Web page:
“In addition, funding the Bureau through the Fed removes any check on runaway spending.

“The fiscally-responsible way to fund the Bureau is through the Congressional appropriations process just like every other consumer protection agency is funded.

“Our third reform is to create an effective safety and soundness check for the prudential bank regulators.

“Some have said that the Bureau already has a check under the so-called Financial Stability Oversight Council veto.

“However, this veto was designed so that it would never actually constrain the Bureau. 

“The Council can only overturn a rule in an extremely rare case: the rule must put at risk the safety and soundness of the entire U.S. banking system or the stability of the U.S. financial system. 

“Under this construct, a rule could cause the failure of multiple banks, but the Council still would not have standing to alter the rule.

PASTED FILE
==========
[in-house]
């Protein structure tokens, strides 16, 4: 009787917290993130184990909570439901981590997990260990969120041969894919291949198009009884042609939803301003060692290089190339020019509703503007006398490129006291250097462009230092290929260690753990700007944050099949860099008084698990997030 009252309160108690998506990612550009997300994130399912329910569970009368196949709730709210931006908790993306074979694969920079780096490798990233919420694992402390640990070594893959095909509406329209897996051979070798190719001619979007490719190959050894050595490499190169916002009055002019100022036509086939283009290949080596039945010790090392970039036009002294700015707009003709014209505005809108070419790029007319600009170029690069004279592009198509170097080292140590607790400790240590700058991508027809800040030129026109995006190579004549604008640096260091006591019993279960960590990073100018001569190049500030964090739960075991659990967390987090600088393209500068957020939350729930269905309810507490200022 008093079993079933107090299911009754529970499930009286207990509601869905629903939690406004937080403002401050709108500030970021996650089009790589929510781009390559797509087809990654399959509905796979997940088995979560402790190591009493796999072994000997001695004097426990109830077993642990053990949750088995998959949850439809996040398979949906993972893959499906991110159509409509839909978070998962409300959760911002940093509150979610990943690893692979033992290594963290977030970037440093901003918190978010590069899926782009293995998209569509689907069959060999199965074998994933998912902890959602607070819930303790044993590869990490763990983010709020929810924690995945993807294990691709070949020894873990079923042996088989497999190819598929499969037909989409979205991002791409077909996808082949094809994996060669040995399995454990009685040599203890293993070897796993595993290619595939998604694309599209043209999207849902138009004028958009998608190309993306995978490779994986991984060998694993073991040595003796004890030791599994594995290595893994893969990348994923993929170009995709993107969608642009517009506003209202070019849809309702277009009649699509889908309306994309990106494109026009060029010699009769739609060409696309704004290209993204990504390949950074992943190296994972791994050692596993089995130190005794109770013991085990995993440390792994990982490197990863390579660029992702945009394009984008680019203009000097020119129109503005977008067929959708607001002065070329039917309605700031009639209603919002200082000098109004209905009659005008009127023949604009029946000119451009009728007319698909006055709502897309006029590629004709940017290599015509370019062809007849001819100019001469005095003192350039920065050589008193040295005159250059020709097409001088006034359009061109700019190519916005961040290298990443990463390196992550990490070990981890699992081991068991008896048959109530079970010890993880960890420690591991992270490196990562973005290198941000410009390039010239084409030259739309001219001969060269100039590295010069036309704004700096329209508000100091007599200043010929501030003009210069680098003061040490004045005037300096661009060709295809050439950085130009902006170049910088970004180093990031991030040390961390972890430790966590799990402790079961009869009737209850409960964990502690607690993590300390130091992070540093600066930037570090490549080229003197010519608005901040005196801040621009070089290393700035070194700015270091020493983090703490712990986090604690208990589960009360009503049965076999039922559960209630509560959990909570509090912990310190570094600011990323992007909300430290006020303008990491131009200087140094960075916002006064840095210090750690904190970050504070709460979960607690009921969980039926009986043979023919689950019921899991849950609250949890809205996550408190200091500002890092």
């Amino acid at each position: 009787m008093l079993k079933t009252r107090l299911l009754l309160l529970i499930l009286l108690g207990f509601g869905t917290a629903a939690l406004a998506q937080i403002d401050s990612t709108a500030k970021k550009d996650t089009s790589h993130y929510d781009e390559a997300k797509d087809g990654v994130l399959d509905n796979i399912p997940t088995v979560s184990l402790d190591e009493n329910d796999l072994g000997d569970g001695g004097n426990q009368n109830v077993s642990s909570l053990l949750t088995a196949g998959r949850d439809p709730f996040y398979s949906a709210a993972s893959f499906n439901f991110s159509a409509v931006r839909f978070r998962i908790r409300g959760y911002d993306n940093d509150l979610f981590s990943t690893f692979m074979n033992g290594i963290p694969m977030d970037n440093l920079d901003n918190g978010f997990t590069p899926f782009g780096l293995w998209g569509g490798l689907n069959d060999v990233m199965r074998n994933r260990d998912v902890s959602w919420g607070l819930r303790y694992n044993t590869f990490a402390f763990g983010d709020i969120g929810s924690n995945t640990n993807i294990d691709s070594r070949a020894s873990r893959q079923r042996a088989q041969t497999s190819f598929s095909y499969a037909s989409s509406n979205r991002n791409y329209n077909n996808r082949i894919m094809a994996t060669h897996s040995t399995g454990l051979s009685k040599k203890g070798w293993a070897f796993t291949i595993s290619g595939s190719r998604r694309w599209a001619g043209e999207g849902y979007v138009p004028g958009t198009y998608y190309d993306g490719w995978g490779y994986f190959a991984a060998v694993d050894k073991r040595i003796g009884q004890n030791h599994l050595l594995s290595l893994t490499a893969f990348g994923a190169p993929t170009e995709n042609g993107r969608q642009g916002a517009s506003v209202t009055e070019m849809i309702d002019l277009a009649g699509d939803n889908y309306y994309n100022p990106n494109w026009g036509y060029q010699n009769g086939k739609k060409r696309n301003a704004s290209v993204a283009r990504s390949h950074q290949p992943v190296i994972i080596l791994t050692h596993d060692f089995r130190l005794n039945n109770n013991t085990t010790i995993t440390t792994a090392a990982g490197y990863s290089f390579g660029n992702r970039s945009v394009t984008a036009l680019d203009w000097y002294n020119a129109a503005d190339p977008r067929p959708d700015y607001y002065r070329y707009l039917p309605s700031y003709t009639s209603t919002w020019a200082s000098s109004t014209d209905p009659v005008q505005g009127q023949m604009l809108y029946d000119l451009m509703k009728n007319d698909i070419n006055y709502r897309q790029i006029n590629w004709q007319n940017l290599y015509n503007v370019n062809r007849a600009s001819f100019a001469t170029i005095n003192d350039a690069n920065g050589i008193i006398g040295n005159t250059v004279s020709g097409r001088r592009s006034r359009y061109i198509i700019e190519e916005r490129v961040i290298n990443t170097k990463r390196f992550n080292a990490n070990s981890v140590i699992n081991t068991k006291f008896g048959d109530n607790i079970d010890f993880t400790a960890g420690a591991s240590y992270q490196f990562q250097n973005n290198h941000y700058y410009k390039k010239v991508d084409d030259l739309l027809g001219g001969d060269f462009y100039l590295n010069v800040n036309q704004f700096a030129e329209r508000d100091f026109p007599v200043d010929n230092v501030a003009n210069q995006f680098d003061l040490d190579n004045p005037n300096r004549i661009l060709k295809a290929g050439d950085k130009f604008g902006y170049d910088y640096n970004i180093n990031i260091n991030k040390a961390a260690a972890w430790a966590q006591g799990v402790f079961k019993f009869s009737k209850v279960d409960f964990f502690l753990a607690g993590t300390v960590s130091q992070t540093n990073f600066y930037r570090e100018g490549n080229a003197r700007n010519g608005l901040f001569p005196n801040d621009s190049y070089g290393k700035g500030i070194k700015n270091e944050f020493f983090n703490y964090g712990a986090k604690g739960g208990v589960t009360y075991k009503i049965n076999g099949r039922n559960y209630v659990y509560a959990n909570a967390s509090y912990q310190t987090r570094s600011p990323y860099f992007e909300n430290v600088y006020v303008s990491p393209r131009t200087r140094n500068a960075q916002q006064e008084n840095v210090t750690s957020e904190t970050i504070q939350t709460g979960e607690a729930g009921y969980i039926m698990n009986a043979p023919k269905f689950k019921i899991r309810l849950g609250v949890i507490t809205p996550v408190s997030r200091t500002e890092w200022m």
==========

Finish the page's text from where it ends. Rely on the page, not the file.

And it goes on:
“Additionally, the procedure is rigged to prevent the Council from acting. It takes an affirmative vote of at least 2/3 of the Council’s members to set aside one of the Bureau’s rules and the Bureau’s Director is a voting member.

“In addition, only three of the Council’s ten members are actually bank prudential regulators.

“This veto is not a check on the powers of the Bureau.  It is a sham.

“Recent history shows that taxpayers are ultimately on the hook for bank failures.  For this reason, consumer protection needs to be carefully coordinated with bank regulation to prevent against unnecessary bank failures. 

“As presently structured, the Bureau can ignore any advice offered by banking regulators, even if it undermines the safety and soundness of banks. 

“Unless this structural flaw is remedied, a real possibility exists that the Bureau will one day cause bank failures that end up harming consumers, taxpayers, and our economy.

“In light of the reasonableness of the reforms we have requested, the question remains: why are the Administration and the Majority so insistent that the Bureau be unaccountable?